Powercoin continues its numismatic look back at retro technology with an homage to the first generation of the digital watch

It was in the early 1970s that watches took their first tentative steps into the digital world, when the Hamilton Pulsar, complete with a red LED screen, debuted to much fanfare. Celebrities queued up to get one, and even James Bond wore one in Live and Let Die. Costing the equivalent of two months median average salary in 1972, it became a signature gadget for the well-heeled.

It wasn’t long before the concept spread to other manufacturers. Indeed, the Japanese company, Seiko, had already tinkered with LCD displays for a watch, and in 1973 released the first six-digit watch on the market. Just a few years later, dozens of manufacturers were producing them for as little as $10. Casio popularised them even further, impressing many with its calculator watch, still collectable to this day.

Powercoin’s ‘Techstalgic’ series of silver coins looks to showcase early tech, mostly stuff we look back on now with bemusement given the staggering progress it’s made. The first issue was shaped like a floppy disc, and this time, it is, of course, a digital calculator watch. The reverse face is a terrific reproduction of the general concept without stepping on any company toes, and we particularly like the way the coin composition is displayed on the watches ‘LCD’ in that same font style.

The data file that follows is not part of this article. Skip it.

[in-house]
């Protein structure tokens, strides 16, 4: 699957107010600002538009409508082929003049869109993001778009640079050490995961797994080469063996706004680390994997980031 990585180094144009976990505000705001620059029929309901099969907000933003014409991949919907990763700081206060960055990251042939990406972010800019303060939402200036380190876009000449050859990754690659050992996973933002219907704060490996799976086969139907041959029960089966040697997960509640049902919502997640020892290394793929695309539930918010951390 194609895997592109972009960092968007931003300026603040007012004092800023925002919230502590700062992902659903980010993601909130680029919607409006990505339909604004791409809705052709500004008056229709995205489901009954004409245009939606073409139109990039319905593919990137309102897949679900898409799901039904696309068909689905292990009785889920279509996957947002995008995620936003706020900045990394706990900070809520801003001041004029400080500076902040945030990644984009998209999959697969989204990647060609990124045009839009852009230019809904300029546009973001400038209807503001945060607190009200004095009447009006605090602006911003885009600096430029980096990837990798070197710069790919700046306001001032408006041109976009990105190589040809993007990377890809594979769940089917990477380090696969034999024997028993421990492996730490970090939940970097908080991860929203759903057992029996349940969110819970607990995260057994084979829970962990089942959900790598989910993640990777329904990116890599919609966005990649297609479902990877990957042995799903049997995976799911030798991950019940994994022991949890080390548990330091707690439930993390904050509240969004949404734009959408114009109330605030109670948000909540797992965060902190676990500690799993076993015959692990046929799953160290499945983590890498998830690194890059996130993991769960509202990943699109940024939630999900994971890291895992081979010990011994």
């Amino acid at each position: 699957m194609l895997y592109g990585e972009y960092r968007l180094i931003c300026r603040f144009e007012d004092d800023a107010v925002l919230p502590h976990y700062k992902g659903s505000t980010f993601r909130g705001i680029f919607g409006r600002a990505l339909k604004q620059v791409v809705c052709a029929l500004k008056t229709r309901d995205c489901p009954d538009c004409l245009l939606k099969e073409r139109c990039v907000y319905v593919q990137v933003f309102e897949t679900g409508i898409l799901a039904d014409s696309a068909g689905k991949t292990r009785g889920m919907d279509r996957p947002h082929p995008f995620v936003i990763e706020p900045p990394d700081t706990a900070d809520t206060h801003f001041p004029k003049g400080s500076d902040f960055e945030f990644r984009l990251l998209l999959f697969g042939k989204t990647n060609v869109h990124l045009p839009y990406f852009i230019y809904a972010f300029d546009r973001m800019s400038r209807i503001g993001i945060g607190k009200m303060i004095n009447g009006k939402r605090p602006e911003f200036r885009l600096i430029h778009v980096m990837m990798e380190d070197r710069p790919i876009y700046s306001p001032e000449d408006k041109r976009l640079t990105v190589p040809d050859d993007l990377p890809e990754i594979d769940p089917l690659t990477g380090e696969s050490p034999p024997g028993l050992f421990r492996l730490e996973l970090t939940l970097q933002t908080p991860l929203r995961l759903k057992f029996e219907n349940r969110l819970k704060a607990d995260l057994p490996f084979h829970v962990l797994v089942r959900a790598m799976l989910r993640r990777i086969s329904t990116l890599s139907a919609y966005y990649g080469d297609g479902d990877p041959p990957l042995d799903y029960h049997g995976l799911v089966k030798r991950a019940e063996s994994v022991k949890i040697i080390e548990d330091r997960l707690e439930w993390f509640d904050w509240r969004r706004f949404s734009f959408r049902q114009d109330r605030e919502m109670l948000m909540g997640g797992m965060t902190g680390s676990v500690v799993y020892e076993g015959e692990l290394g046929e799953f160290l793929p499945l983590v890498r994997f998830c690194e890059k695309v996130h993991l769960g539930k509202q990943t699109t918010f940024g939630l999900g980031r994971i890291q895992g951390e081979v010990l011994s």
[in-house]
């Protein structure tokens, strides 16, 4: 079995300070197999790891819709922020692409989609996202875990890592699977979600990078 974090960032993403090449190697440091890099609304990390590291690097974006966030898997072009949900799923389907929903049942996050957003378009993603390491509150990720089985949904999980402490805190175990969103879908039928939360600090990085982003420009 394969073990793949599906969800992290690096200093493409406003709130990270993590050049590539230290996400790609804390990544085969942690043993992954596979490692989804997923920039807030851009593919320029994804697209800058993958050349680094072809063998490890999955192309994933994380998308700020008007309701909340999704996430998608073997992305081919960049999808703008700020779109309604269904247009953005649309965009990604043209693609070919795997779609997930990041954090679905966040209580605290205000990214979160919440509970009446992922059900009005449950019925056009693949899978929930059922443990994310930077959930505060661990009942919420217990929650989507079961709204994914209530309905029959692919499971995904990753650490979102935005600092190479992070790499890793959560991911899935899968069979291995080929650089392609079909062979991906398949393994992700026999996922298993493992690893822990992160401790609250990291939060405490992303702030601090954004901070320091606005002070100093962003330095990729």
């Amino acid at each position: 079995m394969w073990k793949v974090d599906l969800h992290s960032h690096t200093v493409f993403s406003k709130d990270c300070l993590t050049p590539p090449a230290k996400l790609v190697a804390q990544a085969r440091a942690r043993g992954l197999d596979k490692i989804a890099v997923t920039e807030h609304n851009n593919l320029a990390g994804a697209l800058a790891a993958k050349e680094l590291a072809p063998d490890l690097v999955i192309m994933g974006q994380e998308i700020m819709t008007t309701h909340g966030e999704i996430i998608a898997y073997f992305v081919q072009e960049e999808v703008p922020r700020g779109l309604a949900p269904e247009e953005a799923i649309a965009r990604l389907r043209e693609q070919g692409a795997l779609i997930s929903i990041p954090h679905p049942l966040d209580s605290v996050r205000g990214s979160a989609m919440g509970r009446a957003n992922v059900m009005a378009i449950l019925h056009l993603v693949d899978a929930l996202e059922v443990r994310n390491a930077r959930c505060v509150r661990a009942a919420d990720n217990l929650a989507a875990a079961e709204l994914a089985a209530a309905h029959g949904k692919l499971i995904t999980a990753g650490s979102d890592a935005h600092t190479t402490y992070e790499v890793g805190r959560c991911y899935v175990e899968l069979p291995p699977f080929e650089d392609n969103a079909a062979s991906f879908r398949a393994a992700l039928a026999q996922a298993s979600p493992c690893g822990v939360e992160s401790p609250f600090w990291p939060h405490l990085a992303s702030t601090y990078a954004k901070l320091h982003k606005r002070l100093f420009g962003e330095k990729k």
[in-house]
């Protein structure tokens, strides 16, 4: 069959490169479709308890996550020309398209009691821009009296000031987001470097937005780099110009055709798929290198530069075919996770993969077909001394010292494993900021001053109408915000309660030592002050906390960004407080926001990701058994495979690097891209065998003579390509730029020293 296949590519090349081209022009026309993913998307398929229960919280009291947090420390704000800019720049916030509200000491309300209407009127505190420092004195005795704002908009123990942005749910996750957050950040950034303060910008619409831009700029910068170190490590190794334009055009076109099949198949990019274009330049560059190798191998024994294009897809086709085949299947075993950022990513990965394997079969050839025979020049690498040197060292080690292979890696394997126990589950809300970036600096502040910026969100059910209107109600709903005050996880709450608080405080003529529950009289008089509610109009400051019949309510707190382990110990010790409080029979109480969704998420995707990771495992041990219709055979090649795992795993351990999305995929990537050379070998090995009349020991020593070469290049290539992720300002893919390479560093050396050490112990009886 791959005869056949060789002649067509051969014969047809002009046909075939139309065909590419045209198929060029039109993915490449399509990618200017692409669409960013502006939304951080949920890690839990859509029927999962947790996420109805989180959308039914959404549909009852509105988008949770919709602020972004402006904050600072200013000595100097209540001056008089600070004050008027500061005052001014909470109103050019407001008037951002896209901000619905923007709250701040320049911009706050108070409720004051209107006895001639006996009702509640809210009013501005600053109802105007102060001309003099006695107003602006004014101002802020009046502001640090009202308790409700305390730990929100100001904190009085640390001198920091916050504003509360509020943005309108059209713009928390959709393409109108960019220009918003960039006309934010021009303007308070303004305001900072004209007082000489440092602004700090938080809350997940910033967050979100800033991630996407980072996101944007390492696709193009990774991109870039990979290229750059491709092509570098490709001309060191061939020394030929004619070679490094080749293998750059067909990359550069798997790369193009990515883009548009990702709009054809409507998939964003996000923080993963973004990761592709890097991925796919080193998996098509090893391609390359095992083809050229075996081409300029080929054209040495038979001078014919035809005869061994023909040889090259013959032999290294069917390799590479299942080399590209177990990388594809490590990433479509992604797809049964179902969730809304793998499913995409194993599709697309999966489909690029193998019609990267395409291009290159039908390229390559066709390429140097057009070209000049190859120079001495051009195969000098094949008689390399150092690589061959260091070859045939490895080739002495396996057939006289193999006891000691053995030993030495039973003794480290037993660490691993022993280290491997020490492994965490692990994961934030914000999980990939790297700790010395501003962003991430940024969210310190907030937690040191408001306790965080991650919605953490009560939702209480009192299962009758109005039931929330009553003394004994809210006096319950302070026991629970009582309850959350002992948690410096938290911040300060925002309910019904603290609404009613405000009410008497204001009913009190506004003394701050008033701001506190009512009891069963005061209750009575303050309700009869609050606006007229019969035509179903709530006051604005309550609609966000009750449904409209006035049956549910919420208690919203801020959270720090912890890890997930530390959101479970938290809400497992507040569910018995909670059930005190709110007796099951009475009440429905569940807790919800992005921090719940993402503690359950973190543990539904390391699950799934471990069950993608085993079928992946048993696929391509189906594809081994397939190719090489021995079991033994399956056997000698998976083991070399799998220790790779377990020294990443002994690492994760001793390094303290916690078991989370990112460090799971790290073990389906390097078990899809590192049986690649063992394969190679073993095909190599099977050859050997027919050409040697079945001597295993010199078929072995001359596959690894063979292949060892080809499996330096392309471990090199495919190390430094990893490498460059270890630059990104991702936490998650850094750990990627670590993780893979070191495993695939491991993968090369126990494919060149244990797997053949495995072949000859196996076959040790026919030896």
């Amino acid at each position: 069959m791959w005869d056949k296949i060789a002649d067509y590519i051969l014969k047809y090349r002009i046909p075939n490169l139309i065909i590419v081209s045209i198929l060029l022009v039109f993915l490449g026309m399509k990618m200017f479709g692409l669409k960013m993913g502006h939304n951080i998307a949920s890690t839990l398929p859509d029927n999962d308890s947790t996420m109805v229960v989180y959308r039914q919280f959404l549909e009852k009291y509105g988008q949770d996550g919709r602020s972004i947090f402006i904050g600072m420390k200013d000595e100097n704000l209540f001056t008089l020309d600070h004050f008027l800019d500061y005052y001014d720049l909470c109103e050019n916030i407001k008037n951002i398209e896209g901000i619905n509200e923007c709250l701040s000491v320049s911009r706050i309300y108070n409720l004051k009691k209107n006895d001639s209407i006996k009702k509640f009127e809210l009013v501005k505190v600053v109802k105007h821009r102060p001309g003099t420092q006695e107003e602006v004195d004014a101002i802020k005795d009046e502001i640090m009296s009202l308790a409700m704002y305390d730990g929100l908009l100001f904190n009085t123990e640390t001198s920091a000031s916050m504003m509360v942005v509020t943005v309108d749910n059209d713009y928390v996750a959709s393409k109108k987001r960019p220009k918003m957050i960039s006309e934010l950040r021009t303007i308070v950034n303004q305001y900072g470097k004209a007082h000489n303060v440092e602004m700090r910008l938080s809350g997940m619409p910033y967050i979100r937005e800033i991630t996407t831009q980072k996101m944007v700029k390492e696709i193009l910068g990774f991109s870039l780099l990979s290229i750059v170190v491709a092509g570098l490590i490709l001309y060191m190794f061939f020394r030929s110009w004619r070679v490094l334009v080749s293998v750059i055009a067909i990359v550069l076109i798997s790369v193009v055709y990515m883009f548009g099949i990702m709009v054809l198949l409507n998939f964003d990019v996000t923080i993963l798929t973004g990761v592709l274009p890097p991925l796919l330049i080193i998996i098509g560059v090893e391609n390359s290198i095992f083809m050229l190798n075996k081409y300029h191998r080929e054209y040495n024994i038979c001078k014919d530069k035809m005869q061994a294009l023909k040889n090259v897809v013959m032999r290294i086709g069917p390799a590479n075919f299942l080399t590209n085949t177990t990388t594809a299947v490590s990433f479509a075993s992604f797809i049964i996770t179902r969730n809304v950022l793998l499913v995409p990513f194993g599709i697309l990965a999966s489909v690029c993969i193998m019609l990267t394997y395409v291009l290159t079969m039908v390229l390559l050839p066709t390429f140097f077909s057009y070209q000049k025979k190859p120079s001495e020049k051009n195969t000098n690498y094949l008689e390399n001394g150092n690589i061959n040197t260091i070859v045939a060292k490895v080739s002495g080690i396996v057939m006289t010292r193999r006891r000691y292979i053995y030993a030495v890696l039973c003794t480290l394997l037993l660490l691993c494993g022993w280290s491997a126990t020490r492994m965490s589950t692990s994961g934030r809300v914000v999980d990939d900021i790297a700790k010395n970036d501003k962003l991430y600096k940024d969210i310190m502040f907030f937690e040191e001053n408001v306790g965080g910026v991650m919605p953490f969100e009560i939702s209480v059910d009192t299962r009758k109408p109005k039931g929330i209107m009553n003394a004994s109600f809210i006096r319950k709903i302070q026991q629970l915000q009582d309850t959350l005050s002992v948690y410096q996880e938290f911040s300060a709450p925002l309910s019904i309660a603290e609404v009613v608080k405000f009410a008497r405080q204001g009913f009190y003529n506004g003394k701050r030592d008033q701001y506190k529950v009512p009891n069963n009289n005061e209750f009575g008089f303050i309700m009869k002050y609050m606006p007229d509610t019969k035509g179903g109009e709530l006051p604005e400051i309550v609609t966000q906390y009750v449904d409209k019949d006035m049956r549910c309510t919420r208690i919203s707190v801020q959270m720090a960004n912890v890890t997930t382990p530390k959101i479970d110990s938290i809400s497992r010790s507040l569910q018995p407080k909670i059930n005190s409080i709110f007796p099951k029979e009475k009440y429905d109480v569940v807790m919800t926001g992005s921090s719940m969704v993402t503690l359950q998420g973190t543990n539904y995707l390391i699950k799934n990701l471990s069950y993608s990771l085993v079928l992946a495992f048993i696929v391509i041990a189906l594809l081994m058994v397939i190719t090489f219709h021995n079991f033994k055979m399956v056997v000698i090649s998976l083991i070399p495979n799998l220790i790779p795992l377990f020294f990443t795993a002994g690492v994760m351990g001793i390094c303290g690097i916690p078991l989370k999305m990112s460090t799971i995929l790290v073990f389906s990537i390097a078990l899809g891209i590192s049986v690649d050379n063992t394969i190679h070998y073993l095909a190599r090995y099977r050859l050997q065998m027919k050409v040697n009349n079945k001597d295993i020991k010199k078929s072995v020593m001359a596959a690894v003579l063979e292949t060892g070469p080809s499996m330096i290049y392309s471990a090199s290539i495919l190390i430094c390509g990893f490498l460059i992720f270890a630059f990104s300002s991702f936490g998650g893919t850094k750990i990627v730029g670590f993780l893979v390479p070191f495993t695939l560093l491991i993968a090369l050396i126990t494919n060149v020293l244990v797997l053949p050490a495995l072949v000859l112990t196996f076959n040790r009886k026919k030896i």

The obverse is really quite clever. Despite knowing the coin is fundamentally flat, I’d swear it had a proper strap on it at first glance. Clearly a lot of effort has gone into getting the look just right, and they’ve succeeded admirably. The issue details are engraved onto the ‘watch’ back. The coin comes boxed with a COA. We haven’t seen images of that yet, but Powercoin rarely disappoints in that regard. A unique take on a subject that rarely puts in an appearance in the coin world, and a well realised one at that, even if it did make me feel old…

$2 NZD (Niue) 62.2 g of 0.999 silver 40.0 x 63.0 mm Proof 499